Although the Japanese government has stated that currency intervention is one of the options to deal with the current situation, even members of the ruling party are not necessarily optimistic about the devaluation effect of this action.
The yen remained above a 24-year low against the dollar on Thursday (15th), after the Japanese government issued its clearest signal yet on Wednesday that they were disturbed by the recent rapid depreciation of the yen and were ready to intervene.
Satsuki Katayama, head of the ruling Liberal Democratic Party’s Financial Affairs Research Committee, said Tokyo lacks effective means to deal with the yen’s fall, and unilateral intervention will be limited.
The main reason for the sharp decline in the yen is that the continued high inflation in the United States and other regions has forced the Federal Reserve to raise interest rates aggressively, giving the US dollar a significant interest rate advantage. Japan’s continued easing policy has further widened the interest rate differences between the two sides.
Katayama, a former Ministry of Finance (MOF) official, said currency intervention alone would be difficult to effectively deter depreciation, and given the impact on 550 trillion yen (about 3.84 trillion U.S. dollars) in bank loans from raising interest rates, raising Japan’s super market Low interest rates will also be difficult.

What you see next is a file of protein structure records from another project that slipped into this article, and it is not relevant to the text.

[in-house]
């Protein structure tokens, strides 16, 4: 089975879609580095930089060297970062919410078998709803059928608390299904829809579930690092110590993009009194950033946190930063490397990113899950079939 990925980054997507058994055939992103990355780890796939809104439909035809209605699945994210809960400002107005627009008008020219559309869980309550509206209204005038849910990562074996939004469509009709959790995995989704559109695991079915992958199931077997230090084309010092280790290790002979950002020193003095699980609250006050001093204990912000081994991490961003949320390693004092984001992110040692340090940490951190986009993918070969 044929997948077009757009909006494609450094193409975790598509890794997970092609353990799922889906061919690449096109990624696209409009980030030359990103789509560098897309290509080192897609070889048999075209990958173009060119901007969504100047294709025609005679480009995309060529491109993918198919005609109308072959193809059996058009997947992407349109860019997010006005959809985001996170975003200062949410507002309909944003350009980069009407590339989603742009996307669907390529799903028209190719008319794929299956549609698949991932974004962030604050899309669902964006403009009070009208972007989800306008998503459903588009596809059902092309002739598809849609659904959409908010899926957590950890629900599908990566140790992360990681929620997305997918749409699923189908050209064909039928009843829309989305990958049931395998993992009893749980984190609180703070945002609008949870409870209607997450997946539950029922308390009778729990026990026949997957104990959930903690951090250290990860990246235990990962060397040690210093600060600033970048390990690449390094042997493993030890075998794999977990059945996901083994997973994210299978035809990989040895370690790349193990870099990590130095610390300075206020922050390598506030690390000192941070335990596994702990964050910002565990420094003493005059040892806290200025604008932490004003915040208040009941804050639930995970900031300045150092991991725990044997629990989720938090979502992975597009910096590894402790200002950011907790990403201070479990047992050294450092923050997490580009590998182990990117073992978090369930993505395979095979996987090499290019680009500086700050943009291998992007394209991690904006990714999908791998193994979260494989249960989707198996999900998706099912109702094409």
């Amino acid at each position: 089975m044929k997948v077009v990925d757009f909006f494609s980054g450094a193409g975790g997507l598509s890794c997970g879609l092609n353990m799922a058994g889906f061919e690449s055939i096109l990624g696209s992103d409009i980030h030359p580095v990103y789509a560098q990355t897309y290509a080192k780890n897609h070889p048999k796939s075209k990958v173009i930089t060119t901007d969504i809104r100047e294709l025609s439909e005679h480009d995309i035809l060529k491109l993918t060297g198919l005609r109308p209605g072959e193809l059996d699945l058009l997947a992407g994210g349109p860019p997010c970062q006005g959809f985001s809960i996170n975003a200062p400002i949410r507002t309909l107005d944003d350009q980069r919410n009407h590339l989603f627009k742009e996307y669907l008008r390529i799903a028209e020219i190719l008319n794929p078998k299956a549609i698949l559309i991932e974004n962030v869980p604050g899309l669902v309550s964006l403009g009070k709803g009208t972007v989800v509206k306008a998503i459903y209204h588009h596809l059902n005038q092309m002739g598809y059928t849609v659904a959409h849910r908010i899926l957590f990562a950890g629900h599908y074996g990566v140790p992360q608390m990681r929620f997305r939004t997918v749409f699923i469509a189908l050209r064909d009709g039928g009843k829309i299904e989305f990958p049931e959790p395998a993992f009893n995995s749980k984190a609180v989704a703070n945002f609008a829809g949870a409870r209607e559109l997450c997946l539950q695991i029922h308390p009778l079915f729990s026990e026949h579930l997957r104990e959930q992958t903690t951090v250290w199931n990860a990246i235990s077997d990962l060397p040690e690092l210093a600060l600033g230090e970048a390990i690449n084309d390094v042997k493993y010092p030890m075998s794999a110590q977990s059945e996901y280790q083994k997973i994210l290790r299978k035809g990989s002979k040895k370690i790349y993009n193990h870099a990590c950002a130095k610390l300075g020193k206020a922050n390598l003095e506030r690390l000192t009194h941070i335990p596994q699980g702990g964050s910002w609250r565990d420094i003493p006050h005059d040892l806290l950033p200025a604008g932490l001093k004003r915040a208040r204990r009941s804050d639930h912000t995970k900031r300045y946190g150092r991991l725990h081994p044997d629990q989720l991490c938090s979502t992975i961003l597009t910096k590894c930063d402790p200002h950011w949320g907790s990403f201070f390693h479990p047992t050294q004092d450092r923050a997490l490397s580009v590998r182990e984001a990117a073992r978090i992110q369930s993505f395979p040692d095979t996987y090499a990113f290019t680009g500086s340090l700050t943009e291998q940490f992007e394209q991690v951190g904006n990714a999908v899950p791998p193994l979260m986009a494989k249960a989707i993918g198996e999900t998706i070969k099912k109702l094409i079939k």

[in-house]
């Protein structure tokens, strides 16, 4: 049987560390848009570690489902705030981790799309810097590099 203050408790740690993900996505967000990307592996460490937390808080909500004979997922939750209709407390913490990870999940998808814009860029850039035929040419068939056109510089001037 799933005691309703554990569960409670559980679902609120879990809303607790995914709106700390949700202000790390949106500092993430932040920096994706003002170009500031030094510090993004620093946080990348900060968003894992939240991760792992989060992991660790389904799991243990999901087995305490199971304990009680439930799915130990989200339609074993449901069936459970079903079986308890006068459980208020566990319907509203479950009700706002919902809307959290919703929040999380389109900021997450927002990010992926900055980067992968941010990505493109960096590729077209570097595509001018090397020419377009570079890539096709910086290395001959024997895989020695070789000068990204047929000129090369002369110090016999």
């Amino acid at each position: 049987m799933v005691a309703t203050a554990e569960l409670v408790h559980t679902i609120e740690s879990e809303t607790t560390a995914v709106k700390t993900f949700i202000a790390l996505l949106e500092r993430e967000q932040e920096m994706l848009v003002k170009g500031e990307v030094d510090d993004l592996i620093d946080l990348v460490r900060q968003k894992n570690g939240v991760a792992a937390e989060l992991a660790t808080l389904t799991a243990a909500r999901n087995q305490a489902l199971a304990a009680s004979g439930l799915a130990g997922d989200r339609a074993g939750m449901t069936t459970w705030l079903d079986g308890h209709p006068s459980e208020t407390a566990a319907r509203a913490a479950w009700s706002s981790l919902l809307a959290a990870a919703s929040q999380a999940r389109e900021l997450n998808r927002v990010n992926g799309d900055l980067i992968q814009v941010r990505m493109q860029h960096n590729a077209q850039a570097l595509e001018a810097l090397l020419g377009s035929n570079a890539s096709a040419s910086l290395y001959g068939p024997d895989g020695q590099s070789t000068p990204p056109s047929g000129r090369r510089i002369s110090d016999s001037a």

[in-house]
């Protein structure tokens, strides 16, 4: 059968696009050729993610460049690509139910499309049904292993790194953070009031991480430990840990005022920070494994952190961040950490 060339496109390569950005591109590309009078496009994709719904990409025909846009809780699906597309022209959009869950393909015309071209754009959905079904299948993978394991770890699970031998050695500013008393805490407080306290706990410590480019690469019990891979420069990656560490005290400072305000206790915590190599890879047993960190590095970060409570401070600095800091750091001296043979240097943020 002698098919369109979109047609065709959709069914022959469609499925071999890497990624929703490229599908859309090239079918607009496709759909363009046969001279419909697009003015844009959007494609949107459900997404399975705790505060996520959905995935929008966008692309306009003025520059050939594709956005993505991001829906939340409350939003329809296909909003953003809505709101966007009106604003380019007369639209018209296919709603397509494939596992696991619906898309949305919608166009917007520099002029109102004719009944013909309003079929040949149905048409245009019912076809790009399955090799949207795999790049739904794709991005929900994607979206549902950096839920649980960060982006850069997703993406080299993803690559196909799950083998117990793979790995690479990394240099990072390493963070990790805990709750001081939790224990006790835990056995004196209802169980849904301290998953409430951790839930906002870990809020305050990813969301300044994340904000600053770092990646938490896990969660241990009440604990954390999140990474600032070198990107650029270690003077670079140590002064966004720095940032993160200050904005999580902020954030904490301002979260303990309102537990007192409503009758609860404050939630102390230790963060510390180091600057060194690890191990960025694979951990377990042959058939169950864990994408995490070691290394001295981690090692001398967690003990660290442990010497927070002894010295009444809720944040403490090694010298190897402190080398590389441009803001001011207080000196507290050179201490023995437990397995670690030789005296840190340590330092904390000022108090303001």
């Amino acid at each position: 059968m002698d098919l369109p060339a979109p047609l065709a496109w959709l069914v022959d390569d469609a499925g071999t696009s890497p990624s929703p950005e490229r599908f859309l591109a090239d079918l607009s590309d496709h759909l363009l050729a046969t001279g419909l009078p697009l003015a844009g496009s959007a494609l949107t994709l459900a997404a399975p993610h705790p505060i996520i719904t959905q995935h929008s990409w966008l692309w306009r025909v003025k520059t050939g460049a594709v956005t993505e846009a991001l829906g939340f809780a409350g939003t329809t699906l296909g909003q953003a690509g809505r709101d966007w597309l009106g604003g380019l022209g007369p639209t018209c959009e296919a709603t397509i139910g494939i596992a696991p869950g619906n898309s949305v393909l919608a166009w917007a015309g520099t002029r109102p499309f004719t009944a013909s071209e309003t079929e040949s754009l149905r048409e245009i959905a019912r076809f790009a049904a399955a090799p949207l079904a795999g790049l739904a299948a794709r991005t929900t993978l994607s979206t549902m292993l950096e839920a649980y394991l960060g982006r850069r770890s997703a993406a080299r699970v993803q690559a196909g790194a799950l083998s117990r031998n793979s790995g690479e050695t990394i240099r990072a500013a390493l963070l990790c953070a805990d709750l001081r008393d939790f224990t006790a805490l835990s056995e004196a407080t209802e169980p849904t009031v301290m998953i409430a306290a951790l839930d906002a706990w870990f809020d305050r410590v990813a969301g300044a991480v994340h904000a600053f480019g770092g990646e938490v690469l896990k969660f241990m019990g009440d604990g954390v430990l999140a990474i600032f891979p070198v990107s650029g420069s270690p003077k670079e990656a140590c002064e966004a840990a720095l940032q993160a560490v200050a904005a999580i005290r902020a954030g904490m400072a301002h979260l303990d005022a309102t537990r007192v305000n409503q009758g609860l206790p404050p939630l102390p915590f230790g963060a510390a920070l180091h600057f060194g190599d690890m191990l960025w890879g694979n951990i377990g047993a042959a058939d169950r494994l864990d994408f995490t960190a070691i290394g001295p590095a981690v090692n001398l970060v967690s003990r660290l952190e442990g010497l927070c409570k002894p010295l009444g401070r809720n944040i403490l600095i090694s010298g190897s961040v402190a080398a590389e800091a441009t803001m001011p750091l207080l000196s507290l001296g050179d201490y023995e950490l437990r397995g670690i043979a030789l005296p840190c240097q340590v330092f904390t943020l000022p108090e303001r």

Opposition Democratic Party leader Yuichiro Tamaki also believes higher interest rates will do more harm than good to the economy, calling for more fiscal support.
USD/JPY traded around 143.62 on Thursday, with the yen up about 0.3%. The Bank of Japan conducted an “exchange rate inquiry” on Wednesday, seen as a preparation for intervention.
Analysts said the exchange rate inquiry will only provide short-term support for the yen, as Tokyo may struggle to get G7 agreement to intervene in yen buying.
Ayako Sera, market strategist at Sumitomo Mitsui Trust Bank, said the weak yen was causing particular pain to household budgets facing upward pressure on prices. If we compare the impact of the weak yen on the economy at present, it is obviously more negative.